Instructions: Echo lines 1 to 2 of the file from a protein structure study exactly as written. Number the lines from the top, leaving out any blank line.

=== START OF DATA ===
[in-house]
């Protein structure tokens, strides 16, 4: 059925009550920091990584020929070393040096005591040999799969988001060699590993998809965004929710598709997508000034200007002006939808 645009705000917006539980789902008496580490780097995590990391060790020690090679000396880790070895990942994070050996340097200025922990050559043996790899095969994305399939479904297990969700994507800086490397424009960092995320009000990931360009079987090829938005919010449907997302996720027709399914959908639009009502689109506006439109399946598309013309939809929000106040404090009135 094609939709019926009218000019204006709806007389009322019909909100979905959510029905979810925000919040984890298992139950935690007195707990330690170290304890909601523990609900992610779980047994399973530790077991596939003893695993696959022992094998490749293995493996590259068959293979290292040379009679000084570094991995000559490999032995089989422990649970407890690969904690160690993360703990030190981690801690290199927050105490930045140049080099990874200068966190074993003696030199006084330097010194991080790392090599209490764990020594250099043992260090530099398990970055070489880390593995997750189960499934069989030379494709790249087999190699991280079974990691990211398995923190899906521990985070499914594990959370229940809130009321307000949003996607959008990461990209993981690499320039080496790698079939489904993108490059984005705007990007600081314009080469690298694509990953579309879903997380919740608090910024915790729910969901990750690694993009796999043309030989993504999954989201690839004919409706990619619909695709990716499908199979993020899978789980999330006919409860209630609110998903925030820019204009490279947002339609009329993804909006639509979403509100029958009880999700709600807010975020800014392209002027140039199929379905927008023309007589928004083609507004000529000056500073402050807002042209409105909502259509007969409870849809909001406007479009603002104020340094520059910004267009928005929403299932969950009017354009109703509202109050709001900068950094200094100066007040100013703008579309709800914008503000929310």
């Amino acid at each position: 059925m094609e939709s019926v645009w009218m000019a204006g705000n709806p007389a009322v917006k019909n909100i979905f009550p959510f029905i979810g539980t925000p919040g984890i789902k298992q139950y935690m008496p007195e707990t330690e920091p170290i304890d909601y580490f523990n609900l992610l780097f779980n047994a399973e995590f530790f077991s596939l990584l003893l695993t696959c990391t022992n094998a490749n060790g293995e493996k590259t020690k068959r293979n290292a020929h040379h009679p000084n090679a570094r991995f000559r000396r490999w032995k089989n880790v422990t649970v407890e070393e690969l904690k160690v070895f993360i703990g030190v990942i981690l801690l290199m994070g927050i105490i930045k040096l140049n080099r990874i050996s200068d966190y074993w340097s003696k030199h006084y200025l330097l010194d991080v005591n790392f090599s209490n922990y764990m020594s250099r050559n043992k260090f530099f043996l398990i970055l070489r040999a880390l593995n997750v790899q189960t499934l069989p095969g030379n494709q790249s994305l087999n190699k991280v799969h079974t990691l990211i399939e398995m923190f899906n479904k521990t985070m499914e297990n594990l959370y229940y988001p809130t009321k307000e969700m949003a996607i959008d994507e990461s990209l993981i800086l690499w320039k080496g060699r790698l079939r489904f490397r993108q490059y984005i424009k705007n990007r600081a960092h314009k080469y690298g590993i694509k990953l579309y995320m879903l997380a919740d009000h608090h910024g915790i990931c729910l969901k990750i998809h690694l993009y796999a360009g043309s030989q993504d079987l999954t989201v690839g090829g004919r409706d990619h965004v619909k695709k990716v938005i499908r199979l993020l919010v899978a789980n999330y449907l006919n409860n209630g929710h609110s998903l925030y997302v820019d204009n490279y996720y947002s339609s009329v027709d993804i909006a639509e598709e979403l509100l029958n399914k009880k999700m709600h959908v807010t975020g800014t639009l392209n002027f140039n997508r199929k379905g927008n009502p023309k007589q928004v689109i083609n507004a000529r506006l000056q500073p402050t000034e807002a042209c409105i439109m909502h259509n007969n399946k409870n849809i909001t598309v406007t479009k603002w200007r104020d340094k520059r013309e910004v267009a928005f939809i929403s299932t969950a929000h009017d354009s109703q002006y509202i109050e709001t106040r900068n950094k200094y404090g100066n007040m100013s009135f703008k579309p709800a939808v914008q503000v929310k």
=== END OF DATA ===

[in-house]
């Protein structure tokens, strides 16, 4: 059925009550920091990584020929070393040096005591040999799969988001060699590993998809965004929710598709997508000034200007002006939808 645009705000917006539980789902008496580490780097995590990391060790020690090679000396880790070895990942994070050996340097200025922990050559043996790899095969994305399939479904297990969700994507800086490397424009960092995320009000990931360009079987090829938005919010449907997302996720027709399914959908639009009502689109506006439109399946598309013309939809929000106040404090009135 094609939709019926009218000019204006709806007389009322019909909100979905959510029905979810925000919040984890298992139950935690007195707990330690170290304890909601523990609900992610779980047994399973530790077991596939003893695993696959022992094998490749293995493996590259068959293979290292040379009679000084570094991995000559490999032995089989422990649970407890690969904690160690993360703990030190981690801690290199927050105490930045140049080099990874200068966190074993003696030199006084330097010194991080790392090599209490764990020594250099043992260090530099398990970055070489880390593995997750189960499934069989030379494709790249087999190699991280079974990691990211398995923190899906521990985070499914594990959370229940809130009321307000949003996607959008990461990209993981690499320039080496790698079939489904993108490059984005705007990007600081314009080469690298694509990953579309879903997380919740608090910024915790729910969901990750690694993009796999043309030989993504999954989201690839004919409706990619619909695709990716499908199979993020899978789980999330006919409860209630609110998903925030820019204009490279947002339609009329993804909006639509979403509100029958009880999700709600807010975020800014392209002027140039199929379905927008023309007589928004083609507004000529000056500073402050807002042209409105909502259509007969409870849809909001406007479009603002104020340094520059910004267009928005929403299932969950009017354009109703509202109050709001900068950094200094100066007040100013703008579309709800914008503000929310």